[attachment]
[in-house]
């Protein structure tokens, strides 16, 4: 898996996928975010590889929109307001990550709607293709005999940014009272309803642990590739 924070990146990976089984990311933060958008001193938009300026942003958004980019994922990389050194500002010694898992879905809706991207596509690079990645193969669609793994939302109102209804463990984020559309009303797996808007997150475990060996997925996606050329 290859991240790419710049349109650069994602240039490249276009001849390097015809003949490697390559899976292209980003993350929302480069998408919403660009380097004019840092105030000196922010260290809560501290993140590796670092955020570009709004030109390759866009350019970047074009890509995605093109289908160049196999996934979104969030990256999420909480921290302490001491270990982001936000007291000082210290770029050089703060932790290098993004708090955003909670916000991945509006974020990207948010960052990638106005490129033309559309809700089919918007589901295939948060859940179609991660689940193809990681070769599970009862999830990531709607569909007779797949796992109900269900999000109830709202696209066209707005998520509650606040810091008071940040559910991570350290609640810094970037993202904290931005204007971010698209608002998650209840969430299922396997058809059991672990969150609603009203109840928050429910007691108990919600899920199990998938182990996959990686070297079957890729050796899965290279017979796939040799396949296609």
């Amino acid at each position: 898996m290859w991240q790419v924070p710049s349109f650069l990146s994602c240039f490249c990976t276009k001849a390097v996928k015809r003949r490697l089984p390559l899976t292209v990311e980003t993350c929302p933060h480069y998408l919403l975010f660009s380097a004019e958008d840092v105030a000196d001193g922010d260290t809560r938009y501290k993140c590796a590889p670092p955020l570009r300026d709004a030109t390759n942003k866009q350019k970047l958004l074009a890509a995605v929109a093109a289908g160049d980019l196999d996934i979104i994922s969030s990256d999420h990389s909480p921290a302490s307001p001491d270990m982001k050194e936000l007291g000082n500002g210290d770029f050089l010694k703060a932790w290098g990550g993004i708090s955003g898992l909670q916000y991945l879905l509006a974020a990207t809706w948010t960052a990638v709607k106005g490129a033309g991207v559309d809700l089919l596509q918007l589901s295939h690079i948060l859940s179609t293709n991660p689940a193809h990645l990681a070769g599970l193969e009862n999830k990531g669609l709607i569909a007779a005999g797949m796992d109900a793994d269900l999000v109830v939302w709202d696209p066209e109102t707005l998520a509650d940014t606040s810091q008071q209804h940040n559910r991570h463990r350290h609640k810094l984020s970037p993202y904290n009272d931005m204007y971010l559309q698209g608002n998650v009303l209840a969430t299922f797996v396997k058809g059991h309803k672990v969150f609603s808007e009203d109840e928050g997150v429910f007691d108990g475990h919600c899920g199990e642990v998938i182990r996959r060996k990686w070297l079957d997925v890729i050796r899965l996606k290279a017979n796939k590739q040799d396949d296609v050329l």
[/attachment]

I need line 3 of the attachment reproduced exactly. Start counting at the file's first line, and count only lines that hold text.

């Amino acid at each position: 898996m290859w991240q790419v924070p710049s349109f650069l990146s994602c240039f490249c990976t276009k001849a390097v996928k015809r003949r490697l089984p390559l899976t292209v990311e980003t993350c929302p933060h480069y998408l919403l975010f660009s380097a004019e958008d840092v105030a000196d001193g922010d260290t809560r938009y501290k993140c590796a590889p670092p955020l570009r300026d709004a030109t390759n942003k866009q350019k970047l958004l074009a890509a995605v929109a093109a289908g160049d980019l196999d996934i979104i994922s969030s990256d999420h990389s909480p921290a302490s307001p001491d270990m982001k050194e936000l007291g000082n500002g210290d770029f050089l010694k703060a932790w290098g990550g993004i708090s955003g898992l909670q916000y991945l879905l509006a974020a990207t809706w948010t960052a990638v709607k106005g490129a033309g991207v559309d809700l089919l596509q918007l589901s295939h690079i948060l859940s179609t293709n991660p689940a193809h990645l990681a070769g599970l193969e009862n999830k990531g669609l709607i569909a007779a005999g797949m796992d109900a793994d269900l999000v109830v939302w709202d696209p066209e109102t707005l998520a509650d940014t606040s810091q008071q209804h940040n559910r991570h463990r350290h609640k810094l984020s970037p993202y904290n009272d931005m204007y971010l559309q698209g608002n998650v009303l209840a969430t299922f797996v396997k058809g059991h309803k672990v969150f609603s808007e009203d109840e928050g997150v429910f007691d108990g475990h919600c899920g199990e642990v998938i182990r996959r060996k990686w070297l079957d997925v890729i050796r899965l996606k290279a017979n796939k590739q040799d396949d296609v050329l």